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These courts give wayward veterans a chance
U.S. military veterans from three decades pass through Judge Sarah Smith's courtroom here, reporting on their battles with drug addiction, alcoholism and despair. Those who find jobs and stabilize their lives are rewarded with candy bars and applause. Those who backslide go to jail.
Smith radiates an air of maternal care from the bench. As the veterans come before her, she softly asks: "How are you doing? Do you need anything?" But if a veteran fails random drug tests, she doesn't flinch at invoking his sentence. She keeps a drill sergeant's cap in her office.
Her court is part of a new approach in the criminal justice system: specialized courts for veterans who have broken the law. Judges have been spurred by a wave of troops returning from Iraq and Afghanistan, battling post-traumatic stress disorder and brain injuries and stumbling into trouble with the law. But advocates of the courts say they also address a problem as old as combat itself.
The few veterans courts in the nation are modeled on drug courts that allow defendants to avoid prison in exchange for strict monitoring. Most are only a couple of months old, and it is difficult to track their effectiveness, but the results from the first court, which opened in Buffalo, N.Y., in January 2008, are striking.
Of the more than 100 veterans who have passed through, only two had to be returned to the traditional criminal court system because they could not shake narcotics or criminal behavior, said Judge Robert Russell. That is a far lower rate of recidivism than in drug courts.
A Separate Peace
Specialized courts for war veterans work wonders. But why stop at veterans?
The bigger issue with the veterans' court has been raised by some local chapters of the ACLU, which object to the creation of a unique legal class of criminals based on their status as veterans. Thus Lee Rowland of the American Civil Liberties Union of Nevada opposed the proposed state veterans court because it provided "an automatic free pass based on military status to certain criminal defense rights that others don't have."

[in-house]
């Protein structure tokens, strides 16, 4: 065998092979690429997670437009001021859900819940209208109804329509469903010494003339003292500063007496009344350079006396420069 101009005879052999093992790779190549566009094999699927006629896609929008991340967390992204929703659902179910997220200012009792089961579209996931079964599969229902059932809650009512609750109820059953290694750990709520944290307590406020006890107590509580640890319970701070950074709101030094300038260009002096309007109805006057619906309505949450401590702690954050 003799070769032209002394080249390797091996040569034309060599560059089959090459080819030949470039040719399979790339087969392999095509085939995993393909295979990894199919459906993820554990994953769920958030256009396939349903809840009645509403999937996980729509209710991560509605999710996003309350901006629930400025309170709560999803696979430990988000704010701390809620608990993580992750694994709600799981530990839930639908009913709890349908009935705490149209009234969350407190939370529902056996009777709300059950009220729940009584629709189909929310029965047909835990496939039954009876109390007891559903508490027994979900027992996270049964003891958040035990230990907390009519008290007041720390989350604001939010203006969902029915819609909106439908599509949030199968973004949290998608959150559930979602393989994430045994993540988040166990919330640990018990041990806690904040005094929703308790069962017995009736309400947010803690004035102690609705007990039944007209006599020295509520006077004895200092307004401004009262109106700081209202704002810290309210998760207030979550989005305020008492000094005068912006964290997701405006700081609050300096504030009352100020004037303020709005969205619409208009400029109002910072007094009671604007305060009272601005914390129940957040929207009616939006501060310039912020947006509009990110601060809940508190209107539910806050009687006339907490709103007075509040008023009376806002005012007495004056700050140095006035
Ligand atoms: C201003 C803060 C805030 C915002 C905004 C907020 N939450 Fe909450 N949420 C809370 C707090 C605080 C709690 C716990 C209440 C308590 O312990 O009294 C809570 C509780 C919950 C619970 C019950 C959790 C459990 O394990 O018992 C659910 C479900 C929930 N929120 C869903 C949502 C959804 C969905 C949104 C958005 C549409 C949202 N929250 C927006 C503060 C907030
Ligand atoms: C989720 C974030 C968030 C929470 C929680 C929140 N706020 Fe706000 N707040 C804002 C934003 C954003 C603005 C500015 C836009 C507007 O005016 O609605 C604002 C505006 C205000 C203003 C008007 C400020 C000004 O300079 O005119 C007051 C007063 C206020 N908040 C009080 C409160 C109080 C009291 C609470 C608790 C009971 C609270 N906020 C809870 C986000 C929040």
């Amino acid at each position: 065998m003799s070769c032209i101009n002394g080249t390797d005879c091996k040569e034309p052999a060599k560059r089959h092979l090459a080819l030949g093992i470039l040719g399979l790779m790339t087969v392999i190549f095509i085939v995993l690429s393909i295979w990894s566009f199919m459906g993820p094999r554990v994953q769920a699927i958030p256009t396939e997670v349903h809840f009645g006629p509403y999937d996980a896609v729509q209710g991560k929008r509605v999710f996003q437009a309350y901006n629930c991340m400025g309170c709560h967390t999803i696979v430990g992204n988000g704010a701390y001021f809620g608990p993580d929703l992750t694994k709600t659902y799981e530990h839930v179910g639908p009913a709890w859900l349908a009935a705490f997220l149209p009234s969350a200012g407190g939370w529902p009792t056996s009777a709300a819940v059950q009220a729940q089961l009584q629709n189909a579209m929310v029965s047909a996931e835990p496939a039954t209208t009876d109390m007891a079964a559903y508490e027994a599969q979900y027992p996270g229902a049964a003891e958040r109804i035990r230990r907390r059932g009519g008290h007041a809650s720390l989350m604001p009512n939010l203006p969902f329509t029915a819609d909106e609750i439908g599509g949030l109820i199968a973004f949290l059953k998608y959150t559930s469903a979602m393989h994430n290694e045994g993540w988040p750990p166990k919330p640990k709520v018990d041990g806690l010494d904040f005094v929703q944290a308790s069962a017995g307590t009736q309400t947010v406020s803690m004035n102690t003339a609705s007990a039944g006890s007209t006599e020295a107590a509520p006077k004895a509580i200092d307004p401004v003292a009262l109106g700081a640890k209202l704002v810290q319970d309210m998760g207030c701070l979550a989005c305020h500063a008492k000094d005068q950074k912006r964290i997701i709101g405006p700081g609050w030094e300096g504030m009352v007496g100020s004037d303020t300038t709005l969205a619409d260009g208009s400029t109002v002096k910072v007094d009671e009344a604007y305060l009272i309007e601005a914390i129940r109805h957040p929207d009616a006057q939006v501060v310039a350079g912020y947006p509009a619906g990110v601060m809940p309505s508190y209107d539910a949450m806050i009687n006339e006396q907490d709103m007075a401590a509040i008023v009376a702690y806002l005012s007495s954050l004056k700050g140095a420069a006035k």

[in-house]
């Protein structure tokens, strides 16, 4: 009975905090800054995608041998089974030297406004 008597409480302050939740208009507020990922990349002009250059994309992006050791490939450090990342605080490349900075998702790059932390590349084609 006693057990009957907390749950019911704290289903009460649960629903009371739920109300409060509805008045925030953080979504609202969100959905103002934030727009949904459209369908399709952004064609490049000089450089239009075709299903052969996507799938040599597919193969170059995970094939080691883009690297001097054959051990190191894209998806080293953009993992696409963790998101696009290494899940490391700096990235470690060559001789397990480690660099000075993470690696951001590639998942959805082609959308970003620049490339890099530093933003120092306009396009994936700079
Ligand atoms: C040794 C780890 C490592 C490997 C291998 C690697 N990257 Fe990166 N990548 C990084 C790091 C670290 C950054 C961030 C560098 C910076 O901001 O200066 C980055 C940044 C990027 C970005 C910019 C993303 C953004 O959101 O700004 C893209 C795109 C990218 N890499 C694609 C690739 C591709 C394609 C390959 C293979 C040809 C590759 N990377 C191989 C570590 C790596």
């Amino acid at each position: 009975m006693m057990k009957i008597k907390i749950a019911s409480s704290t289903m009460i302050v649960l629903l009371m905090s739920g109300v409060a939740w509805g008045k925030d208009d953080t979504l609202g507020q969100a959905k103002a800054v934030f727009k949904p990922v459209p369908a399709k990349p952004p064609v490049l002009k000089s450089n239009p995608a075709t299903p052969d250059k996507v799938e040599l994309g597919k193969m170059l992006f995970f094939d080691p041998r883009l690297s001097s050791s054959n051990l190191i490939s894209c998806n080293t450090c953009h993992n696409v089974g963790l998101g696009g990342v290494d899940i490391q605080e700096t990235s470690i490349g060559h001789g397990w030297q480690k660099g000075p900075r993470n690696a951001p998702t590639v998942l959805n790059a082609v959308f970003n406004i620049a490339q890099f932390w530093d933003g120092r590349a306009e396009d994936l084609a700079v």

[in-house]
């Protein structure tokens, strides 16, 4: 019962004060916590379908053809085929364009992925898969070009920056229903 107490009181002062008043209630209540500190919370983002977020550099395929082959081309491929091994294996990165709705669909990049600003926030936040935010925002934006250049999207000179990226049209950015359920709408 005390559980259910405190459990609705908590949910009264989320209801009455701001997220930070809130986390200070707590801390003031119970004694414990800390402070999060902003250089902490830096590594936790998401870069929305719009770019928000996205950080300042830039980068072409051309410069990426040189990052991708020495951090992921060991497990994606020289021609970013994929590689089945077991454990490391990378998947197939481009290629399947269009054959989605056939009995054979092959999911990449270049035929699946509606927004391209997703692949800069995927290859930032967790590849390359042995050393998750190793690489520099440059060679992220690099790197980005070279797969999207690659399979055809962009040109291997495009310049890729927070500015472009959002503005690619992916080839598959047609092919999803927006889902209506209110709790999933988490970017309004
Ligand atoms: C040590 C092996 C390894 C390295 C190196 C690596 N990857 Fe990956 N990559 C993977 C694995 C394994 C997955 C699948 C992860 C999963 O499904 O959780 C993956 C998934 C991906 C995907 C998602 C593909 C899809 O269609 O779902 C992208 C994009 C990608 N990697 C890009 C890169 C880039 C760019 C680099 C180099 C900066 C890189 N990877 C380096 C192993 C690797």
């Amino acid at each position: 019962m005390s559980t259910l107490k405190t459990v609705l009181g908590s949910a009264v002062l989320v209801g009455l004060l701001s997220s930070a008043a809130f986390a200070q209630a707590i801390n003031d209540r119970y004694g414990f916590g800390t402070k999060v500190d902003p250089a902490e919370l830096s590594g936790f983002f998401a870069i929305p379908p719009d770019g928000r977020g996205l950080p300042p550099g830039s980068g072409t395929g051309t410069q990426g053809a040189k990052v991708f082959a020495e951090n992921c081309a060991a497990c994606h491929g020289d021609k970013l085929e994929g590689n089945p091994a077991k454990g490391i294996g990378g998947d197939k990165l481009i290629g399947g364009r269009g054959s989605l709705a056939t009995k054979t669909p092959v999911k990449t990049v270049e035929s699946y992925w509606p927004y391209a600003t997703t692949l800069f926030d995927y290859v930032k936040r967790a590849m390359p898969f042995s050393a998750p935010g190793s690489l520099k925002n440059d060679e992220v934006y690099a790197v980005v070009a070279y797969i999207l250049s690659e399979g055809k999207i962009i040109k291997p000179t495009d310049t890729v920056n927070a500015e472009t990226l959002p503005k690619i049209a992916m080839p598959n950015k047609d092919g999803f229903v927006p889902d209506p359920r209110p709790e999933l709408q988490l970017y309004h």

Mark Silverstein, legal director of the Colorado ACLU, raised similar objections to the veterans court initiative there, explaining that the legal category of "veteran" is both too broad and too narrow, sweeping in both Vietnam and World War II veterans, who have very different experiences, while excluding nonveterans who also suffer from PTSD but aren't eligible for any special courts. He wondered, "Should the criminal justice system take into account PTSD when it arises from military service but disregard it when it stems from different but nevertheless horrific life experiences?" Nobody actually opposes veterans' courts, and it's difficult to speak out against them. But as Silverstein suggests, if we are finally doing away with "lock 'em up and throw away the key" justice for some classes of people with mental health problems and addictions, shouldn't we do so for everyone?
Speaking as a veteran myself, I thought one of the principals our troops fight for is the idea of "equal justice for all' : the principal that all men stand equal before the law with no special favors given for our social position and no additional penalties given for those who belong to lower social classes, unpopular minorities or causes.
Originally posted by MMPI2
yep. what's gonna happen is that somebody, maybe the ACLU, will lodge a complaint with a higher court of appeals or judicial review board to argue that it violates the equal protection clause as set forth in the fourteenth amendment.
if you think about it, it really sort of does, and arguments against this seem counterintuitive.